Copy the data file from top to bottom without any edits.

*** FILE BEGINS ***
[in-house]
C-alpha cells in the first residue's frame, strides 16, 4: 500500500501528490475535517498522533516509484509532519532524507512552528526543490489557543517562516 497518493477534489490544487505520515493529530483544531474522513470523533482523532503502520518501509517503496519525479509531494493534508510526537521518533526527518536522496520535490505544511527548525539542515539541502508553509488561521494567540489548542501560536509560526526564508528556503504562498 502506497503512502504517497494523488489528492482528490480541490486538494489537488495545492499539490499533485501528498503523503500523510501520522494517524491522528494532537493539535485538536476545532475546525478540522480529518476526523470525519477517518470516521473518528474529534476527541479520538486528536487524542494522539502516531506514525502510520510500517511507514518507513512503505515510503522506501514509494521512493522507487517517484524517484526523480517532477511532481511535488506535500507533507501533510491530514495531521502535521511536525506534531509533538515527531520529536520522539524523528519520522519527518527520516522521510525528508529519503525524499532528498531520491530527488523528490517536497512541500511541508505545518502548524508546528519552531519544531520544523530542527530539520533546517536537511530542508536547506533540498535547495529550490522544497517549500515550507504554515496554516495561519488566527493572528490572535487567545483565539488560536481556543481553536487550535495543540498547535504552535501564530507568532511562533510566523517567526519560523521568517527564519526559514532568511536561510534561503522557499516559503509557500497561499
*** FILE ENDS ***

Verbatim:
[in-house]
C-alpha cells in the first residue's frame, strides 16, 4: 500500500501528490475535517498522533516509484509532519532524507512552528526543490489557543517562516 497518493477534489490544487505520515493529530483544531474522513470523533482523532503502520518501509517503496519525479509531494493534508510526537521518533526527518536522496520535490505544511527548525539542515539541502508553509488561521494567540489548542501560536509560526526564508528556503504562498 502506497503512502504517497494523488489528492482528490480541490486538494489537488495545492499539490499533485501528498503523503500523510501520522494517524491522528494532537493539535485538536476545532475546525478540522480529518476526523470525519477517518470516521473518528474529534476527541479520538486528536487524542494522539502516531506514525502510520510500517511507514518507513512503505515510503522506501514509494521512493522507487517517484524517484526523480517532477511532481511535488506535500507533507501533510491530514495531521502535521511536525506534531509533538515527531520529536520522539524523528519520522519527518527520516522521510525528508529519503525524499532528498531520491530527488523528490517536497512541500511541508505545518502548524508546528519552531519544531520544523530542527530539520533546517536537511530542508536547506533540498535547495529550490522544497517549500515550507504554515496554516495561519488566527493572528490572535487567545483565539488560536481556543481553536487550535495543540498547535504552535501564530507568532511562533510566523517567526519560523521568517527564519526559514532568511536561510534561503522557499516559503509557500497561499